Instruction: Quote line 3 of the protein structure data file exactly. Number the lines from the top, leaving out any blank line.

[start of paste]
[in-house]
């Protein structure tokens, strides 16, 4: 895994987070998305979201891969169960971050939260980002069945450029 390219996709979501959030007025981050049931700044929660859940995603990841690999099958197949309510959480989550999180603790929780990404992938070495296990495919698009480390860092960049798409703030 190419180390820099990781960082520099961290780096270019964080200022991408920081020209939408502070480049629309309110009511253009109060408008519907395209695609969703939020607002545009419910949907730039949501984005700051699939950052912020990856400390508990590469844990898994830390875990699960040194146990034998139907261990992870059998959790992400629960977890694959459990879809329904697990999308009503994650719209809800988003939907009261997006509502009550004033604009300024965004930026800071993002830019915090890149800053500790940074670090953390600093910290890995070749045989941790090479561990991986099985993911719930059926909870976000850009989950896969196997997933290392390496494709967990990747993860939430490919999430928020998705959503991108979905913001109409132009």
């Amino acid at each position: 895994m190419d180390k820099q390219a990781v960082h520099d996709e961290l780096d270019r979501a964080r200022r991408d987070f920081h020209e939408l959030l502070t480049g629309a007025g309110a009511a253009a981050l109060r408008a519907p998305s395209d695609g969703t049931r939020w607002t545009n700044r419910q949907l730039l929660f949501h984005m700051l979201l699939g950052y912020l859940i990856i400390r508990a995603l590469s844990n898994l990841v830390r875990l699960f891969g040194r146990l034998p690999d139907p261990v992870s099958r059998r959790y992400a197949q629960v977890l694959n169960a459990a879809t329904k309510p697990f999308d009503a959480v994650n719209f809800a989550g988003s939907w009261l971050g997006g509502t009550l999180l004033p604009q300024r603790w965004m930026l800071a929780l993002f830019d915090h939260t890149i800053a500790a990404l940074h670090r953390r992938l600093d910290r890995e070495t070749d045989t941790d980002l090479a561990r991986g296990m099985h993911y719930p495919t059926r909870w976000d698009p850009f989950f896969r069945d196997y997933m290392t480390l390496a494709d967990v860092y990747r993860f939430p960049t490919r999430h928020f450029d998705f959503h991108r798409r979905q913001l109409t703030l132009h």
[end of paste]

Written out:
């Amino acid at each position: 895994m190419d180390k820099q390219a990781v960082h520099d996709e961290l780096d270019r979501a964080r200022r991408d987070f920081h020209e939408l959030l502070t480049g629309a007025g309110a009511a253009a981050l109060r408008a519907p998305s395209d695609g969703t049931r939020w607002t545009n700044r419910q949907l730039l929660f949501h984005m700051l979201l699939g950052y912020l859940i990856i400390r508990a995603l590469s844990n898994l990841v830390r875990l699960f891969g040194r146990l034998p690999d139907p261990v992870s099958r059998r959790y992400a197949q629960v977890l694959n169960a459990a879809t329904k309510p697990f999308d009503a959480v994650n719209f809800a989550g988003s939907w009261l971050g997006g509502t009550l999180l004033p604009q300024r603790w965004m930026l800071a929780l993002f830019d915090h939260t890149i800053a500790a990404l940074h670090r953390r992938l600093d910290r890995e070495t070749d045989t941790d980002l090479a561990r991986g296990m099985h993911y719930p495919t059926r909870w976000d698009p850009f989950f896969r069945d196997y997933m290392t480390l390496a494709d967990v860092y990747r993860f939430p960049t490919r999430h928020f450029d998705f959503h991108r798409r979905q913001l109409t703030l132009h």